Scientists believe that Uxul, originally a smaller independent kingdom, was inhabited and ruled from time to time by the leaders of the ruling Kaan Dynasty in Calakmul. But the influence subsided after 705 AD, and there is a strong likelihood that a local ruling family came to power for a few generations. At the start of the 9th century, Uxul was almost completely deserted.

The Uxul palace complex was completed around 650 A.D. when the Kaan (Kaaaaaan!) dynasty had been in control for two decades. Relief panels found last year in the same building where the grave was discovered depict four of the Kaan kings playing the ballgame. The local royal family that took over after the Calakmul dynasty lost power probably still had some dynastic links to the previous rulers.

The city of Uxul was an important trade hub between the two major Mayan urban centers of El Mirador to the south and Calakmul to the northeast. It had trade links south into Guatemala and north to the Central Mexican Plateau, hence its appeal to its powerful neighbor.

Located deep in the Calakmul Biosphere Reserve, Uxul is difficult to reach. The sole access is 75 miles of jungle paths, and archaeologists can only dig for two to three months during the dry season. Undaunted, the archaeological team hopes to find more unlooted graves in the K2 palace building that will provide valuable information about the shifting power dynamics of the late Calakmul period.

Roman timber roof in Herculaneum put back together

Timber and tile roof excavated in HerculaneumIn 2010, workers from the Herculaneum Conservation Project were struggling as they so often do with drainage issues. The crux of the issue is that water in the modern city flows down to what used to be the beach, only Vesuvius saw to it that the shore was pushed hundreds of feet into the sea; so the area of the ancient city that used to be prime beach real estate is constantly and dangerously waterlogged.

They decided to install some new drainage pipes on the site. Since they’d have to jackhammer their way through at least three feet of hard volcanic rock in order to lay the new pipe, the archaeologists did an initial survey to be sure nothing ancient and man-made would be damaged. They didn’t expect to find anything — the Roman beach had been thoroughly excavated in the 1980s — but in a section that hadn’t been explored, they not only found something: they found an entire ancient Roman wooden and tile roof.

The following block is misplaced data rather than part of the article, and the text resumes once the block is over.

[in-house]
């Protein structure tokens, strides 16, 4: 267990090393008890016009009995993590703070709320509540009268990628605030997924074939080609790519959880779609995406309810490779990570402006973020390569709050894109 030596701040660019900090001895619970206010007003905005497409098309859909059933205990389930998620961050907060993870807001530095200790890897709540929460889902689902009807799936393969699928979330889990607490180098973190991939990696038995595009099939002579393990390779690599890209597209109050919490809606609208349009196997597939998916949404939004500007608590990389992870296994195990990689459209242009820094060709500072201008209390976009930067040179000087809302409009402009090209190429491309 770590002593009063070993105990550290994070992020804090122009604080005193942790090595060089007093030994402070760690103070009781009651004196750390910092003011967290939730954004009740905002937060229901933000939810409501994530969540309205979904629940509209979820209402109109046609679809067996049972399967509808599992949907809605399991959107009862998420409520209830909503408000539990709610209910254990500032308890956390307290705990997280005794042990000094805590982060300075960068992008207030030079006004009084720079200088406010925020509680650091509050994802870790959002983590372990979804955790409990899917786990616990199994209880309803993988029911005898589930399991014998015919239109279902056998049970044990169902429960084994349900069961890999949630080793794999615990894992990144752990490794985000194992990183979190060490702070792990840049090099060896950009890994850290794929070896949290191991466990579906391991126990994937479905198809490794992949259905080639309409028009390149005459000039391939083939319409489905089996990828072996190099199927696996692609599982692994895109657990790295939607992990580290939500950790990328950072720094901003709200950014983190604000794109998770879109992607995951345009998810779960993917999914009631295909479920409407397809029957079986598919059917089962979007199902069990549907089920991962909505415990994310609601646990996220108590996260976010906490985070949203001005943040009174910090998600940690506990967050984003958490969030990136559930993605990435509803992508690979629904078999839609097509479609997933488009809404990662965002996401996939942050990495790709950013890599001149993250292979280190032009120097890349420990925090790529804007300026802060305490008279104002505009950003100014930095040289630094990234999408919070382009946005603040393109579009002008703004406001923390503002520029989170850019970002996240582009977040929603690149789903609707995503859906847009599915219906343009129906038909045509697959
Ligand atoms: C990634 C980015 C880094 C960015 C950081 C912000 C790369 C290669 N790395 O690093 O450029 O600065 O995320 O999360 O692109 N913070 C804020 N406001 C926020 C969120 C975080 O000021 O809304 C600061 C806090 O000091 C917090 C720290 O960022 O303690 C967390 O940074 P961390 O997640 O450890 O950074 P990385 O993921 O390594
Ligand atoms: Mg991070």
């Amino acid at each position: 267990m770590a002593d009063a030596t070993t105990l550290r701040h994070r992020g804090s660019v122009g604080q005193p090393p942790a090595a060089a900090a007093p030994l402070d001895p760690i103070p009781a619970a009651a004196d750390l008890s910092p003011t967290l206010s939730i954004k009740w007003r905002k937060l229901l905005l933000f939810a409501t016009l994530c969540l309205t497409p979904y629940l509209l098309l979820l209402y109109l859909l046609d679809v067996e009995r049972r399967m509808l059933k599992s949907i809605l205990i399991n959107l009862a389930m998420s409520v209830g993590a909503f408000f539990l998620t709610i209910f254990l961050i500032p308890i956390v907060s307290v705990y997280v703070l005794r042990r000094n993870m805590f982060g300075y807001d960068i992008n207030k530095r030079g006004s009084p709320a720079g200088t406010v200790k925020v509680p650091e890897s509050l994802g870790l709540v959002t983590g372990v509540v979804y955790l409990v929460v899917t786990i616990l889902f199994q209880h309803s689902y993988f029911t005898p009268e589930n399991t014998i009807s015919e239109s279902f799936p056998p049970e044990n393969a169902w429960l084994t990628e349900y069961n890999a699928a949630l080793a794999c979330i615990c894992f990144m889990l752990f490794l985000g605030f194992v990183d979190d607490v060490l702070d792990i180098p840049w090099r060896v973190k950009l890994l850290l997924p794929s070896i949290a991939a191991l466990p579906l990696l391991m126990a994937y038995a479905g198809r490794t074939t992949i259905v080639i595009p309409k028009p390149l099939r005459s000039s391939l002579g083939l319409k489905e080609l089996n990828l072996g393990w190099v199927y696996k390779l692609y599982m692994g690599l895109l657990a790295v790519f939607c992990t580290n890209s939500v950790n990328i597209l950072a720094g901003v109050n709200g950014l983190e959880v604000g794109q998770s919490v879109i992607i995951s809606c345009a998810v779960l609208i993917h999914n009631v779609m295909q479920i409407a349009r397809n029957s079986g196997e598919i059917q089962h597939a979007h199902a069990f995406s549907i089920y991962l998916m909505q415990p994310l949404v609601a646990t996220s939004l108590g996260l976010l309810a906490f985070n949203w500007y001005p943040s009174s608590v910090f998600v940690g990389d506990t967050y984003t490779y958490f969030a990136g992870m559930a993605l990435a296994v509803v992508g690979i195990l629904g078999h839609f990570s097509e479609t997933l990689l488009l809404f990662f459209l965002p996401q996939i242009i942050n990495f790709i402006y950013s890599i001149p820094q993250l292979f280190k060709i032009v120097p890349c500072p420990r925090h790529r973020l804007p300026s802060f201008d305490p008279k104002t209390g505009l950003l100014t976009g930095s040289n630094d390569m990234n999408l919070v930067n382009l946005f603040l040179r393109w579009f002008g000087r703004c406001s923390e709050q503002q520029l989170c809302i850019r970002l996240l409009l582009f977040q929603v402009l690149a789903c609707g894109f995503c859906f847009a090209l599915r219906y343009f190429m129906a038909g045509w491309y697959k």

Decorated ceiling tilePreserved by the volcanic rock on one side and the black sand of the beach on the other were massive wooden beams as much as 23 feet long, smaller joists and rafters, decorative panels and terracotta tiles. The tiles were underneath the timbers. They would originally have been the top layer of the roof, which means that the entire structure was ripped off the house, flipped upside down and deposited on the beach by the force of the pyroclastic surge. Unlike many of the other preserved organic materials found in Herculaneum, the timbers were not carbonized. They were smashed into wet sand, then kept safe by subsequent pyroclastic flows that hardened into layers of air-tight rock.

The wood roof was in such exceptional condition that carpentry marks and joints were clearly visible. They bore glorious testament to Roman carpentry, because even with all those massive timbers and rafters, there isn’t a single nail in the entire structure. There were a few cramp irons employed, but other than that, the structure was supported with joinery, trusses and its own pitch.

House of the Telephus ReliefArchaeologists calculated from its location that the roof must have once topped the Marble Room in the House of the Telephus Relief, one of the largest and richest houses in Herculaneum, probably owned by Marcus Nonius Balbus, praetor, proconsul and patron of the city. Statues and inscriptions dedicated to him litter the entire town, and the house has a private entrance to the baths, donated by Balbus to the city. The house got its name because a marble relief was found in the living room depicting Telephus, the king of Mysia and the son of Hercules who was wounded by Achilles in battle. Telephus reliefThe relief shows Achilles with his mother Tethis on the left, and on the right Achilles scraping the spear that hurt Telephus into the wound in order to heal it, as per the advice of the Delphic Oracle.

Once the wood parts and tiles were fully excavated last year, archaeologists had 250 pieces to work with, so they decided to do something that hasn’t been done before: puzzle together an entire original Roman timber and tile roof. They were able to put tab A into slot B, determining the angle of the pitch from the joinery alone.

Woodwork panels that once decorated the ceiling also survived, some of them with traces of their original paint and gold leaf. They can tell that it was immensely colorful, even garish by today’s standards. The team is currently working on piecing together the ceiling pattern, which they think matched the colorful marble pattern of the floor.